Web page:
The fifteen-month-long struggle to merge Aleris Corporation, Inc. and Zhongwang USA, LLC was officially ended yesterday after both parties agreed to terminate the merger agreement and part ways.
A statement released yesterday contained few details other than to point out the merger agreement, which was entered into in August of 2016, was allowed to expire by mutual agreement on Sunday.
Though no individual was identified by name, Zhongwang USA was quoted in the release as being disappointment at the failure to bring the merger to fruition.
“Through the proposed acquisition, the Company was committed to preserving American jobs and investing substantial funds into Aleris, beyond the purchase price. The Aleris acquisition was a win-win opportunity for American workers and Zhongwang USA, particularly in Kentucky, Ohio, Michigan, and Iowa, where Zhongwang’s substantial additional capital investment would increase productivity and American competitiveness while supporting in excess of 1,000 new jobs across four states.”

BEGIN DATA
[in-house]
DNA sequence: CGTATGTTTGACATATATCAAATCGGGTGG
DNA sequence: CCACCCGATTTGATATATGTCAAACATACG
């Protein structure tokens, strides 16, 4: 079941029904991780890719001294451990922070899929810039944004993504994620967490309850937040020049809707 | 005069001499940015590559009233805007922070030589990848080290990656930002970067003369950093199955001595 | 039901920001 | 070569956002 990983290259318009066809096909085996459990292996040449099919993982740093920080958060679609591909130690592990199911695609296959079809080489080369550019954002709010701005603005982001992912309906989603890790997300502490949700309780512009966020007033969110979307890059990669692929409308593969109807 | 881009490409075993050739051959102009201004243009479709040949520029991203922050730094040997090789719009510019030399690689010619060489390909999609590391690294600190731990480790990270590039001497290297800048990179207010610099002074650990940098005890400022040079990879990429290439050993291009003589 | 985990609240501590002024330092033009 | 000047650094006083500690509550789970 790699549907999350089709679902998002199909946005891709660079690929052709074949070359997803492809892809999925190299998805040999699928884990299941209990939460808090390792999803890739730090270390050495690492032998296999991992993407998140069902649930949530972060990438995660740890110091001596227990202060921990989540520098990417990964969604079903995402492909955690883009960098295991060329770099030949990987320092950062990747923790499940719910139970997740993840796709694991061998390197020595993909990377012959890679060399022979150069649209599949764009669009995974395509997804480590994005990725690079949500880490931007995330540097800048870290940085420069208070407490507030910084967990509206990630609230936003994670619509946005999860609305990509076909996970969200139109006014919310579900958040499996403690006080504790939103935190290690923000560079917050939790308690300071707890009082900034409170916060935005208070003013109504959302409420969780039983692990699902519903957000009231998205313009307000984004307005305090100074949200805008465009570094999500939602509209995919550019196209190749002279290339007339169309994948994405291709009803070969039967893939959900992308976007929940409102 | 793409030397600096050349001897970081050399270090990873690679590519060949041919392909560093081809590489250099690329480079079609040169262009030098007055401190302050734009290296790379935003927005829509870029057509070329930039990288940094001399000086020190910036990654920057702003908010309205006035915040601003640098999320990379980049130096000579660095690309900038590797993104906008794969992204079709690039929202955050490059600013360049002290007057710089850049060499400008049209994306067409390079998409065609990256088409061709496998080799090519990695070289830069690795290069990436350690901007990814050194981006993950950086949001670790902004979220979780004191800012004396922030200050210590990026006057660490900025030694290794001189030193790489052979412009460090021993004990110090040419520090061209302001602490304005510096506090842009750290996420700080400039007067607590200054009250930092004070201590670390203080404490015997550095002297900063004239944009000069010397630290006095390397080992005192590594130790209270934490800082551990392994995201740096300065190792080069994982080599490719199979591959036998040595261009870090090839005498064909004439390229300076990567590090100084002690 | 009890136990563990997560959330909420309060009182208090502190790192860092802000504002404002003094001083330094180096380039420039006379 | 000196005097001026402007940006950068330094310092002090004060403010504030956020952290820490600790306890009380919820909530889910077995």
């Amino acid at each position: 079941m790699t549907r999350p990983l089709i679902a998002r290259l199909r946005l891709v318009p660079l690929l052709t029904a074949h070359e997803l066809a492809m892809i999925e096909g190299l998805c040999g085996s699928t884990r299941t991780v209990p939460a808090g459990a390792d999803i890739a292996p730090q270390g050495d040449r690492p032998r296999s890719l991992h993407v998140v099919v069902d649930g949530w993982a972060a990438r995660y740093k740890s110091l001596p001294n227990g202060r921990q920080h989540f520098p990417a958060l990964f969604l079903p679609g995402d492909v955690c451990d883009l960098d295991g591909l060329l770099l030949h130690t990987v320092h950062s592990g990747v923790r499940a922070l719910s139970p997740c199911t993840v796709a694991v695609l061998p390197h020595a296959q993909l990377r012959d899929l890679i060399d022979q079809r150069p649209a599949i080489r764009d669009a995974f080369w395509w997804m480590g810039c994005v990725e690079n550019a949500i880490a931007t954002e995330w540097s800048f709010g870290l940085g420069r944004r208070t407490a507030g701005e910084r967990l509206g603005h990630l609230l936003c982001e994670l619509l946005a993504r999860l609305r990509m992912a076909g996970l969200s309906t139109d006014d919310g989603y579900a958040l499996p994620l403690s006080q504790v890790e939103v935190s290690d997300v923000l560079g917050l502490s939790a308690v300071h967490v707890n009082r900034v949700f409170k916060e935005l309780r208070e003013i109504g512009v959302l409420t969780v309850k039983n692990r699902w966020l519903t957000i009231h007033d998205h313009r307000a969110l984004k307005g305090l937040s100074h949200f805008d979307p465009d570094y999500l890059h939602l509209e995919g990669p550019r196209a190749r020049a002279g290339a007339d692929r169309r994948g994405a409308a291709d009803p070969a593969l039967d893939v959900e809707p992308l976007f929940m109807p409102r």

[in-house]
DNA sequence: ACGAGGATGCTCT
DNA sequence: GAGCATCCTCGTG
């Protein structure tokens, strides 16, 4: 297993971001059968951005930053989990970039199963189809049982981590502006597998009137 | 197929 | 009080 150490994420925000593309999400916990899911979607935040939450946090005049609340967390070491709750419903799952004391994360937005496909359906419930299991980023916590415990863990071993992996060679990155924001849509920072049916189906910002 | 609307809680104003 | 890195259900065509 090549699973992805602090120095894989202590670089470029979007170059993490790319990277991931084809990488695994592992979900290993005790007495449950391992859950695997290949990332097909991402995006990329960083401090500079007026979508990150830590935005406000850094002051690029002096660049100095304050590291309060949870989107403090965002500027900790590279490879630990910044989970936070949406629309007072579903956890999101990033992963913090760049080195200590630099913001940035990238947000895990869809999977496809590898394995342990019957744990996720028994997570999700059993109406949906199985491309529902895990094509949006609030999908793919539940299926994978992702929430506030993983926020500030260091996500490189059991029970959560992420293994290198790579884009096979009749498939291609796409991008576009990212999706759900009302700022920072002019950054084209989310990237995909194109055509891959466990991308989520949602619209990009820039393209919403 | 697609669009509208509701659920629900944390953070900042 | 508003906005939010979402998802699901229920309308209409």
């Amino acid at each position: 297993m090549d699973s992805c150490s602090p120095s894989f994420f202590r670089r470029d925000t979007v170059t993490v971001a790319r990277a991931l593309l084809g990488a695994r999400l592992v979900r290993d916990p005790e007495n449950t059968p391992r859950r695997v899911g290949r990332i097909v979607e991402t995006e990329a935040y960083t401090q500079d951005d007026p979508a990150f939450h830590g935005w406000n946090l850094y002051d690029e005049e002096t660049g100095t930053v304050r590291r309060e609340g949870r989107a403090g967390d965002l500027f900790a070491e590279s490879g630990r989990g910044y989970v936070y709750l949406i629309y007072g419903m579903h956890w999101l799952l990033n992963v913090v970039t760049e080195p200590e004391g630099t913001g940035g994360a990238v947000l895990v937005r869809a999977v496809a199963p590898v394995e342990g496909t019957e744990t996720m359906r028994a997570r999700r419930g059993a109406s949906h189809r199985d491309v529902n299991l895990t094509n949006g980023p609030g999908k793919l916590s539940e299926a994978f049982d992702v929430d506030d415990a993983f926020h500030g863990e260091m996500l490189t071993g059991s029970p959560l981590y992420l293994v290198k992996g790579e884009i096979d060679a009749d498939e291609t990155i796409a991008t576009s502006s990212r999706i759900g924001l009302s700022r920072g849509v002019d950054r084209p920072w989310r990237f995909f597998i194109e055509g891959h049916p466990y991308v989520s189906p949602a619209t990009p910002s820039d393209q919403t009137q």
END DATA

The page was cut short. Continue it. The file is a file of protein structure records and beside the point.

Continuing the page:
The company continued by complimenting Aleris and its management team.
“Although deeply disappointed by the outcome, this has been a constructive process for Zhongwang USA, and our executives have tremendous respect for the management and workers at Aleris — they are a world-class team.”
Although the deal seemed promising at the outset, regulatory hurdles and opposition from American aluminium firms doomed the merger from the start. Perhaps the biggest obstacle to closing the deal came from the Committee on Foreign Investment in the United States (CFIUS), a federal government body that reviews foreign investments in domestic firms, and determines whether those potential investments may impact national security.
Though not directly mentioned by the Trump administration, the merger deal came at a time of increased tension between Washington and Beijing, as the incoming U.S. president has spent much of his time in office ratcheting up pressure on the People’s Republic of China over what many in America perceive as an unfair trading landscape between the two countries.
In addition to failing to pass muster with the United States government, the Zhongwang/Aleris union met an icy reception from much of the American aluminium industry, domestic labor unions, and American lawmakers.